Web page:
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Primary Care Provider Counseling Practices about Adverse Drug Reactions and Interactions in Croatia

Faculty of Medicine, University of Osijek, Josipa Huttlera 4, HR-31000 Osijek, Croatia
Faculty of Dental Medicine and Health, University of Osijek, Crkvena 21, HR-31000 Osijek, Croatia
Division of Gastroenterology-Hepatology, Department of Medicine, University of Connecticut Health Center, 263 Farmington Avenue, Farmington, CT 06032, USA
Division of Gastroenterology-Hepatology, Department of Medicine, Osijek University Hospital, Josipa Huttlera 4, HR-31000 Osijek, Croatia
Author to whom correspondence should be addressed.
J. Clin. Med. 2018, 7(9), 231;
Received: 27 June 2018 / Revised: 20 August 2018 / Accepted: 20 August 2018 / Published: 22 August 2018
(This article belongs to the Section Epidemiology & Public Health)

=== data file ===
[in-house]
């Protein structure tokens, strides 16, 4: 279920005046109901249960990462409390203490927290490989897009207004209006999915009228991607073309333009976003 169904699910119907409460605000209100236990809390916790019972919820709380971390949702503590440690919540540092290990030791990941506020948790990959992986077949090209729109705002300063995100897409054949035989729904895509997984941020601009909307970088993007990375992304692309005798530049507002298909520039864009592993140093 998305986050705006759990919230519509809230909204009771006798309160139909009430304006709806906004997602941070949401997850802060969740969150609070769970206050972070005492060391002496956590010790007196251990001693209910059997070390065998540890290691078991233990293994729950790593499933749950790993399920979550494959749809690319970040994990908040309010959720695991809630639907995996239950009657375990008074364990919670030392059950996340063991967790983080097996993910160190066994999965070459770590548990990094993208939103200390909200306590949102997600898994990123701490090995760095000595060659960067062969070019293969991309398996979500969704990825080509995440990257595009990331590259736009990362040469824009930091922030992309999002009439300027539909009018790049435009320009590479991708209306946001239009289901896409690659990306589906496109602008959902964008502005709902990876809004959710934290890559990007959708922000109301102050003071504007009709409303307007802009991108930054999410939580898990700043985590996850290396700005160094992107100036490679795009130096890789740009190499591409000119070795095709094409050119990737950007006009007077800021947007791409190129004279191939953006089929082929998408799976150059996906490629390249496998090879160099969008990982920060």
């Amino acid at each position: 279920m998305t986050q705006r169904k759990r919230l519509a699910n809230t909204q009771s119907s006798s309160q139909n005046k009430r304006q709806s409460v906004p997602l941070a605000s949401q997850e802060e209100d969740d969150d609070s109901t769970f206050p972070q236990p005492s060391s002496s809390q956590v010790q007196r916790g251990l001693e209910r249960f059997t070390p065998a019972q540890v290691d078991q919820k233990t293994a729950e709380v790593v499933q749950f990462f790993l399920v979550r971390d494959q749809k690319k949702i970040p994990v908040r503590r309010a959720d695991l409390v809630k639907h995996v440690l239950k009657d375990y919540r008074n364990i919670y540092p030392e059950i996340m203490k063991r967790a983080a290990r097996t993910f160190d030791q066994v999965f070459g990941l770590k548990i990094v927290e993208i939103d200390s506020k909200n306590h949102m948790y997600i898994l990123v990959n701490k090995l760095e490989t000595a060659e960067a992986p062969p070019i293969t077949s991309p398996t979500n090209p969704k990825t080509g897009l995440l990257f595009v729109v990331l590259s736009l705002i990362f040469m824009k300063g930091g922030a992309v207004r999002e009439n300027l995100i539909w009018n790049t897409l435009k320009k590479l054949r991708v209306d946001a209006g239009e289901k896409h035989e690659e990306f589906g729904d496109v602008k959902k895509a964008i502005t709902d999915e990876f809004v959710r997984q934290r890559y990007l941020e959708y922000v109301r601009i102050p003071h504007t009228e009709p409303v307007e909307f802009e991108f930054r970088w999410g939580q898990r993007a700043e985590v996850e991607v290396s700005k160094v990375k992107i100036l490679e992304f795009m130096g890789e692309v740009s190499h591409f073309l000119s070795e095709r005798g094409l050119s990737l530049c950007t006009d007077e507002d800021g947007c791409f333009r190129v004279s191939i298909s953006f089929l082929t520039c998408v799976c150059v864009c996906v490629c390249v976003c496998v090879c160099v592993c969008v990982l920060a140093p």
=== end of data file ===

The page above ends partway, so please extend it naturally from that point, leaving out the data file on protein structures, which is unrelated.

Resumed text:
Background: Prescribing medications is one of the most common medical decisions that is made by primary care providers (PCPs). In the Republic of Croatia, PCPs hold a key position in prescribing and evaluating the medications that are provided for patients. Accordingly, providing advice for patients regarding the potential adverse drug reactions (ADRs) and drug-drug interactions (DDIs) is frequently the responsibility of the PCPs. The aim of the current study was to assess the knowledge, attitudes, and counseling practices of PCPs regarding drug interactions and adverse effects. Methods: After enrolling 195 PCPs that were selected at random, a survey was conducted while using an anonymous questionnaire that was created based on previously published studies, adjusted in a way that includes the most commonly prescribed medications in Croatia. Results: Of the 10 questions on knowledge about DDIs and ADRs, the median number of correct responses by PCPs was 5 (interquartile range 4 to 7). More than half of respondents (56%) agreed with the claim that knowledge of drug side effects facilitated their work in family medicine. Almost all of the respondents (92.8%) explained side effects and drug interactions to special groups of patients (pregnant women, elderly patients etc.). Conclusion: The results show a need for additional education in the field of drug prescribing. However, PCPs were aware of the importance of counseling practices about adverse drug reactions and interactions and counseling practices among special patients populations are satisfactory.